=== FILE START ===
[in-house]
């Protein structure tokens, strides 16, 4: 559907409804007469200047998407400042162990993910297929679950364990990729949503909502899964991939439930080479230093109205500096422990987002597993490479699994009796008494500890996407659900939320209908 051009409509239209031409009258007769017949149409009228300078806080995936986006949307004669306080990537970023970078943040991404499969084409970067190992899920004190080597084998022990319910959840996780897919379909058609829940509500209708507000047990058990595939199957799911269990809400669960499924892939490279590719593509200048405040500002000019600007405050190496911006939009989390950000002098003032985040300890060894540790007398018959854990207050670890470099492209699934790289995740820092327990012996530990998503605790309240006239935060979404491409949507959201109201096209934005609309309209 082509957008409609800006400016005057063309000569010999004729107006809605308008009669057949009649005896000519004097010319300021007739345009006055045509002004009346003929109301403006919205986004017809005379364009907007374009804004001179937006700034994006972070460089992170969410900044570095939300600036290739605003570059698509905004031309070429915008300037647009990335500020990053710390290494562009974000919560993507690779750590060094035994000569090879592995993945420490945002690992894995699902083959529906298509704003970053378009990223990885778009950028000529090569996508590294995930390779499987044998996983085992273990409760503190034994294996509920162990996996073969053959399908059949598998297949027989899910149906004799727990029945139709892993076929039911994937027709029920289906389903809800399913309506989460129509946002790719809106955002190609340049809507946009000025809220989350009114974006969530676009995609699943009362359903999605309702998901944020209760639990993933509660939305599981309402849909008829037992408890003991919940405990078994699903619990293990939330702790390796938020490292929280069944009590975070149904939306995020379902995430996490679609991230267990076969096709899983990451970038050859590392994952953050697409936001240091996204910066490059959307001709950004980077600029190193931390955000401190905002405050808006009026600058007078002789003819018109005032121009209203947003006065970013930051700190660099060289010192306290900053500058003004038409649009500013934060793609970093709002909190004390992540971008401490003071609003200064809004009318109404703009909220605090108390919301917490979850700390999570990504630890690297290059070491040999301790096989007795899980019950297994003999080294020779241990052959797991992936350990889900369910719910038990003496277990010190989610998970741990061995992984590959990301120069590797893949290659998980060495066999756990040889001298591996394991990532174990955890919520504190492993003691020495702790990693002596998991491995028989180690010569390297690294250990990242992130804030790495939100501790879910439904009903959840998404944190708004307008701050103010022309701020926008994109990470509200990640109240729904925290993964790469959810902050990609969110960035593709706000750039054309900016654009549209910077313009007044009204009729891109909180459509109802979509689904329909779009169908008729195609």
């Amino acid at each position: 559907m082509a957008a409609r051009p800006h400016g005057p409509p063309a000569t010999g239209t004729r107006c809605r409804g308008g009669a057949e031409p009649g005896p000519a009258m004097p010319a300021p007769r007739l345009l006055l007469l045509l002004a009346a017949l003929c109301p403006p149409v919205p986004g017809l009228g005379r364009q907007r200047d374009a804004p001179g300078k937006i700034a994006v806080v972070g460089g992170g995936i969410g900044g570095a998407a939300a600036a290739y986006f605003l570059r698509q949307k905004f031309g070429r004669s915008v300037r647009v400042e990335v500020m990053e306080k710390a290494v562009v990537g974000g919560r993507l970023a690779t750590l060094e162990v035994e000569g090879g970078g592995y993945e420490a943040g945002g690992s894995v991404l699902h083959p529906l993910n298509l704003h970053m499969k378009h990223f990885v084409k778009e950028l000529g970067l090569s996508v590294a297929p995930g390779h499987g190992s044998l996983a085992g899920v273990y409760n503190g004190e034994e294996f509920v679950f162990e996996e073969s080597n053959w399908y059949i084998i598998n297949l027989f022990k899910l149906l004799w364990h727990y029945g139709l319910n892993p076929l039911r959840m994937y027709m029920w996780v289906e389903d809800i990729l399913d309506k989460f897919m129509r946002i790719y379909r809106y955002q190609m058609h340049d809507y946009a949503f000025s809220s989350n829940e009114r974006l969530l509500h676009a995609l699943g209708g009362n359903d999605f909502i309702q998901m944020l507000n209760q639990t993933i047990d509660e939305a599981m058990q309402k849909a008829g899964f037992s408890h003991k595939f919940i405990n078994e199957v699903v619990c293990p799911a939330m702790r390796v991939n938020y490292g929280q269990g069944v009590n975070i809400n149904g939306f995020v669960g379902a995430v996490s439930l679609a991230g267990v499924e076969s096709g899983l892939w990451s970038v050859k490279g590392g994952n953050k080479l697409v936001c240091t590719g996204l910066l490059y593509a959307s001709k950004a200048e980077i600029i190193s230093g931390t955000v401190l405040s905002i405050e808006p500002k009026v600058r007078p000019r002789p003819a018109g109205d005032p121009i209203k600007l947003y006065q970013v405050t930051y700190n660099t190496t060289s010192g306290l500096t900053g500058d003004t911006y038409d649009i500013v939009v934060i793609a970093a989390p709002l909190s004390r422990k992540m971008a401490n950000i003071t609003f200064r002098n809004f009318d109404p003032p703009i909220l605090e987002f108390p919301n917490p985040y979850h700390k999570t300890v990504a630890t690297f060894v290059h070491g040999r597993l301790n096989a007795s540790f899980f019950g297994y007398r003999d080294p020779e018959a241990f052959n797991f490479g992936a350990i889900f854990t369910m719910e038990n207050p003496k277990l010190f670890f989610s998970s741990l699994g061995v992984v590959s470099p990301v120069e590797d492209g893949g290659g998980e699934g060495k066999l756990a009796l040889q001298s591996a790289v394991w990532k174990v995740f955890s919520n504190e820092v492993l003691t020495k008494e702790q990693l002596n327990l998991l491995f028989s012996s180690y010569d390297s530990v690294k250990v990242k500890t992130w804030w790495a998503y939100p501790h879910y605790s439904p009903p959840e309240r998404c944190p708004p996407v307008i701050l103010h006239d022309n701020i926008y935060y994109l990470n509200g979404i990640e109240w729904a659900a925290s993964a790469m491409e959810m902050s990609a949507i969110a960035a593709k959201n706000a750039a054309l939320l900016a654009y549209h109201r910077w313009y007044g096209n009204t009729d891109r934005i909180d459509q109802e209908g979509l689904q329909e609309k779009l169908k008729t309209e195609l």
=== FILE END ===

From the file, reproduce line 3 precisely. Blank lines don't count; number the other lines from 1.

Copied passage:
């Amino acid at each position: 559907m082509a957008a409609r051009p800006h400016g005057p409509p063309a000569t010999g239209t004729r107006c809605r409804g308008g009669a057949e031409p009649g005896p000519a009258m004097p010319a300021p007769r007739l345009l006055l007469l045509l002004a009346a017949l003929c109301p403006p149409v919205p986004g017809l009228g005379r364009q907007r200047d374009a804004p001179g300078k937006i700034a994006v806080v972070g460089g992170g995936i969410g900044g570095a998407a939300a600036a290739y986006f605003l570059r698509q949307k905004f031309g070429r004669s915008v300037r647009v400042e990335v500020m990053e306080k710390a290494v562009v990537g974000g919560r993507l970023a690779t750590l060094e162990v035994e000569g090879g970078g592995y993945e420490a943040g945002g690992s894995v991404l699902h083959p529906l993910n298509l704003h970053m499969k378009h990223f990885v084409k778009e950028l000529g970067l090569s996508v590294a297929p995930g390779h499987g190992s044998l996983a085992g899920v273990y409760n503190g004190e034994e294996f509920v679950f162990e996996e073969s080597n053959w399908y059949i084998i598998n297949l027989f022990k899910l149906l004799w364990h727990y029945g139709l319910n892993p076929l039911r959840m994937y027709m029920w996780v289906e389903d809800i990729l399913d309506k989460f897919m129509r946002i790719y379909r809106y955002q190609m058609h340049d809507y946009a949503f000025s809220s989350n829940e009114r974006l969530l509500h676009a995609l699943g209708g009362n359903d999605f909502i309702q998901m944020l507000n209760q639990t993933i047990d509660e939305a599981m058990q309402k849909a008829g899964f037992s408890h003991k595939f919940i405990n078994e199957v699903v619990c293990p799911a939330m702790r390796v991939n938020y490292g929280q269990g069944v009590n975070i809400n149904g939306f995020v669960g379902a995430v996490s439930l679609a991230g267990v499924e076969s096709g899983l892939w990451s970038v050859k490279g590392g994952n953050k080479l697409v936001c240091t590719g996204l910066l490059y593509a959307s001709k950004a200048e980077i600029i190193s230093g931390t955000v401190l405040s905002i405050e808006p500002k009026v600058r007078p000019r002789p003819a018109g109205d005032p121009i209203k600007l947003y006065q970013v405050t930051y700190n660099t190496t060289s010192g306290l500096t900053g500058d003004t911006y038409d649009i500013v939009v934060i793609a970093a989390p709002l909190s004390r422990k992540m971008a401490n950000i003071t609003f200064r002098n809004f009318d109404p003032p703009i909220l605090e987002f108390p919301n917490p985040y979850h700390k999570t300890v990504a630890t690297f060894v290059h070491g040999r597993l301790n096989a007795s540790f899980f019950g297994y007398r003999d080294p020779e018959a241990f052959n797991f490479g992936a350990i889900f854990t369910m719910e038990n207050p003496k277990l010190f670890f989610s998970s741990l699994g061995v992984v590959s470099p990301v120069e590797d492209g893949g290659g998980e699934g060495k066999l756990a009796l040889q001298s591996a790289v394991w990532k174990v995740f955890s919520n504190e820092v492993l003691t020495k008494e702790q990693l002596n327990l998991l491995f028989s012996s180690y010569d390297s530990v690294k250990v990242k500890t992130w804030w790495a998503y939100p501790h879910y605790s439904p009903p959840e309240r998404c944190p708004p996407v307008i701050l103010h006239d022309n701020i926008y935060y994109l990470n509200g979404i990640e109240w729904a659900a925290s993964a790469m491409e959810m902050s990609a949507i969110a960035a593709k959201n706000a750039a054309l939320l900016a654009y549209h109201r910077w313009y007044g096209n009204t009729d891109r934005i909180d459509q109802e209908g979509l689904q329909e609309k779009l169908k008729t309209e195609l």